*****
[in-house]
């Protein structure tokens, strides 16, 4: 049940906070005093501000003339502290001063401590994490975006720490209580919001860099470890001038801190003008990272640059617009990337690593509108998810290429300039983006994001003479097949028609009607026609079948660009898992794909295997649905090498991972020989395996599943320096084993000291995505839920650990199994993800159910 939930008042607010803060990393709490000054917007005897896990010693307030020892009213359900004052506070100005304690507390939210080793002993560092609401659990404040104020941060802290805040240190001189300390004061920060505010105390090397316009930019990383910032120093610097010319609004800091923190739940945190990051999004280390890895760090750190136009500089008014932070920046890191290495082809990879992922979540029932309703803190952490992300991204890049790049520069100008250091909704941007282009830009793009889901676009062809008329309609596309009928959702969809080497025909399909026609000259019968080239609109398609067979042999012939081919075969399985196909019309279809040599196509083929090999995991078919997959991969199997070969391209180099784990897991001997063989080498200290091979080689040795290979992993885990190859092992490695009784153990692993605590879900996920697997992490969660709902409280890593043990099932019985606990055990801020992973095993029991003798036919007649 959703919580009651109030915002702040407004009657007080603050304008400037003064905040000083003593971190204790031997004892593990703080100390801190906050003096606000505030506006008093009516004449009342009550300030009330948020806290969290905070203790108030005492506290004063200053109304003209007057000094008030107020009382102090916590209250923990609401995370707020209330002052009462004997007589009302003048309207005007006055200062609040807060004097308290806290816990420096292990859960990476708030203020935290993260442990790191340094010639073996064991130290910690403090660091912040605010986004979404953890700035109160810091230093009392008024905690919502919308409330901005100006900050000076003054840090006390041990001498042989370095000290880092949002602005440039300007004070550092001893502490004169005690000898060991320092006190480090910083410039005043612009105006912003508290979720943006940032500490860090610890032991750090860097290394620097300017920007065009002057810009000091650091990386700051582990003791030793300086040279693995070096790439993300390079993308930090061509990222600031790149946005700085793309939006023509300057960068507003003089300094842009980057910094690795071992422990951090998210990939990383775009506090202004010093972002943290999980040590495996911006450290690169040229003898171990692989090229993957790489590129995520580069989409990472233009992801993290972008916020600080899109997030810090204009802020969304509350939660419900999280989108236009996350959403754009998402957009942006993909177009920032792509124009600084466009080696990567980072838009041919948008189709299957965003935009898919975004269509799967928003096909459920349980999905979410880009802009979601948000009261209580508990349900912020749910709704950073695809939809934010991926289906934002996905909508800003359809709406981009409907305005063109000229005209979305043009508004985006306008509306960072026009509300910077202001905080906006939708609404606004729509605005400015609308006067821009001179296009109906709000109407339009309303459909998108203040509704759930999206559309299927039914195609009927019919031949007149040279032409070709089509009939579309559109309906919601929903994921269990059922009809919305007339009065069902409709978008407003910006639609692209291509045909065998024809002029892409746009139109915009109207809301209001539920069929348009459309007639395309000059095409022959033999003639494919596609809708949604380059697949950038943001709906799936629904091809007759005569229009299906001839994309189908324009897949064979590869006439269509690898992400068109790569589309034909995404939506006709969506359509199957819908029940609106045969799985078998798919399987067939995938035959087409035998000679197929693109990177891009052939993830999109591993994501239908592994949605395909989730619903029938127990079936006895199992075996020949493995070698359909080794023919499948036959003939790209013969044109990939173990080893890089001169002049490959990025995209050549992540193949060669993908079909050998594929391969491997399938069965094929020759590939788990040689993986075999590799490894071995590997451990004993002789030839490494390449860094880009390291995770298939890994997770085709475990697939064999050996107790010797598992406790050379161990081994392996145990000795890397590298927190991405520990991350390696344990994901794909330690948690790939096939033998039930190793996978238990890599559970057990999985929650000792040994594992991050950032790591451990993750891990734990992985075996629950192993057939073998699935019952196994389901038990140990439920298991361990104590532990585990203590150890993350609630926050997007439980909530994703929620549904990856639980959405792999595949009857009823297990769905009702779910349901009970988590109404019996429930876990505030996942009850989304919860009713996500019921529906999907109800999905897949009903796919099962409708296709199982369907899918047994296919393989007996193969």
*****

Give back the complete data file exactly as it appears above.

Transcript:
[in-house]
């Protein structure tokens, strides 16, 4: 049940906070005093501000003339502290001063401590994490975006720490209580919001860099470890001038801190003008990272640059617009990337690593509108998810290429300039983006994001003479097949028609009607026609079948660009898992794909295997649905090498991972020989395996599943320096084993000291995505839920650990199994993800159910 939930008042607010803060990393709490000054917007005897896990010693307030020892009213359900004052506070100005304690507390939210080793002993560092609401659990404040104020941060802290805040240190001189300390004061920060505010105390090397316009930019990383910032120093610097010319609004800091923190739940945190990051999004280390890895760090750190136009500089008014932070920046890191290495082809990879992922979540029932309703803190952490992300991204890049790049520069100008250091909704941007282009830009793009889901676009062809008329309609596309009928959702969809080497025909399909026609000259019968080239609109398609067979042999012939081919075969399985196909019309279809040599196509083929090999995991078919997959991969199997070969391209180099784990897991001997063989080498200290091979080689040795290979992993885990190859092992490695009784153990692993605590879900996920697997992490969660709902409280890593043990099932019985606990055990801020992973095993029991003798036919007649 959703919580009651109030915002702040407004009657007080603050304008400037003064905040000083003593971190204790031997004892593990703080100390801190906050003096606000505030506006008093009516004449009342009550300030009330948020806290969290905070203790108030005492506290004063200053109304003209007057000094008030107020009382102090916590209250923990609401995370707020209330002052009462004997007589009302003048309207005007006055200062609040807060004097308290806290816990420096292990859960990476708030203020935290993260442990790191340094010639073996064991130290910690403090660091912040605010986004979404953890700035109160810091230093009392008024905690919502919308409330901005100006900050000076003054840090006390041990001498042989370095000290880092949002602005440039300007004070550092001893502490004169005690000898060991320092006190480090910083410039005043612009105006912003508290979720943006940032500490860090610890032991750090860097290394620097300017920007065009002057810009000091650091990386700051582990003791030793300086040279693995070096790439993300390079993308930090061509990222600031790149946005700085793309939006023509300057960068507003003089300094842009980057910094690795071992422990951090998210990939990383775009506090202004010093972002943290999980040590495996911006450290690169040229003898171990692989090229993957790489590129995520580069989409990472233009992801993290972008916020600080899109997030810090204009802020969304509350939660419900999280989108236009996350959403754009998402957009942006993909177009920032792509124009600084466009080696990567980072838009041919948008189709299957965003935009898919975004269509799967928003096909459920349980999905979410880009802009979601948000009261209580508990349900912020749910709704950073695809939809934010991926289906934002996905909508800003359809709406981009409907305005063109000229005209979305043009508004985006306008509306960072026009509300910077202001905080906006939708609404606004729509605005400015609308006067821009001179296009109906709000109407339009309303459909998108203040509704759930999206559309299927039914195609009927019919031949007149040279032409070709089509009939579309559109309906919601929903994921269990059922009809919305007339009065069902409709978008407003910006639609692209291509045909065998024809002029892409746009139109915009109207809301209001539920069929348009459309007639395309000059095409022959033999003639494919596609809708949604380059697949950038943001709906799936629904091809007759005569229009299906001839994309189908324009897949064979590869006439269509690898992400068109790569589309034909995404939506006709969506359509199957819908029940609106045969799985078998798919399987067939995938035959087409035998000679197929693109990177891009052939993830999109591993994501239908592994949605395909989730619903029938127990079936006895199992075996020949493995070698359909080794023919499948036959003939790209013969044109990939173990080893890089001169002049490959990025995209050549992540193949060669993908079909050998594929391969491997399938069965094929020759590939788990040689993986075999590799490894071995590997451990004993002789030839490494390449860094880009390291995770298939890994997770085709475990697939064999050996107790010797598992406790050379161990081994392996145990000795890397590298927190991405520990991350390696344990994901794909330690948690790939096939033998039930190793996978238990890599559970057990999985929650000792040994594992991050950032790591451990993750891990734990992985075996629950192993057939073998699935019952196994389901038990140990439920298991361990104590532990585990203590150890993350609630926050997007439980909530994703929620549904990856639980959405792999595949009857009823297990769905009702779910349901009970988590109404019996429930876990505030996942009850989304919860009713996500019921529906999907109800999905897949009903796919099962409708296709199982369907899918047994296919393989007996193969």